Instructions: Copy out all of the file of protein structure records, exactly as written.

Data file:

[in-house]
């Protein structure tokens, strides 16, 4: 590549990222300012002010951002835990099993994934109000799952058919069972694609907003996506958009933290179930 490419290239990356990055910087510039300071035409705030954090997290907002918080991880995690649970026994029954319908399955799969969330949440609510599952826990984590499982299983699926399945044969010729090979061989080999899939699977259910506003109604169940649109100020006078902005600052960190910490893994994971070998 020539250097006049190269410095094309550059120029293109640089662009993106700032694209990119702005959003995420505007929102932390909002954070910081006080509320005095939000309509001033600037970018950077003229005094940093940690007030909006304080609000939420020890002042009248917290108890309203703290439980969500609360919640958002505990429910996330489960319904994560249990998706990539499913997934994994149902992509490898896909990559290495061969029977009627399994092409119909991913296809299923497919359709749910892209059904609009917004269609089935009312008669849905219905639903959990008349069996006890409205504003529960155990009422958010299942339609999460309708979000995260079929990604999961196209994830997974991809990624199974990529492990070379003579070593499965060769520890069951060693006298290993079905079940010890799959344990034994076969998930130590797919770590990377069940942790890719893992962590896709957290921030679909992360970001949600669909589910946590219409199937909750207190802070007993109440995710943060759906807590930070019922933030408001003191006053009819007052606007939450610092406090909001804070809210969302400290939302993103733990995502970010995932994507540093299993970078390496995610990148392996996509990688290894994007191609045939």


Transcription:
[in-house]
């Protein structure tokens, strides 16, 4: 590549990222300012002010951002835990099993994934109000799952058919069972694609907003996506958009933290179930 490419290239990356990055910087510039300071035409705030954090997290907002918080991880995690649970026994029954319908399955799969969330949440609510599952826990984590499982299983699926399945044969010729090979061989080999899939699977259910506003109604169940649109100020006078902005600052960190910490893994994971070998 020539250097006049190269410095094309550059120029293109640089662009993106700032694209990119702005959003995420505007929102932390909002954070910081006080509320005095939000309509001033600037970018950077003229005094940093940690007030909006304080609000939420020890002042009248917290108890309203703290439980969500609360919640958002505990429910996330489960319904994560249990998706990539499913997934994994149902992509490898896909990559290495061969029977009627399994092409119909991913296809299923497919359709749910892209059904609009917004269609089935009312008669849905219905639903959990008349069996006890409205504003529960155990009422958010299942339609999460309708979000995260079929990604999961196209994830997974991809990624199974990529492990070379003579070593499965060769520890069951060693006298290993079905079940010890799959344990034994076969998930130590797919770590990377069940942790890719893992962590896709957290921030679909992360970001949600669909589910946590219409199937909750207190802070007993109440995710943060759906807590930070019922933030408001003191006053009819007052606007939450610092406090909001804070809210969302400290939302993103733990995502970010995932994507540093299993970078390496995610990148392996996509990688290894994007191609045939």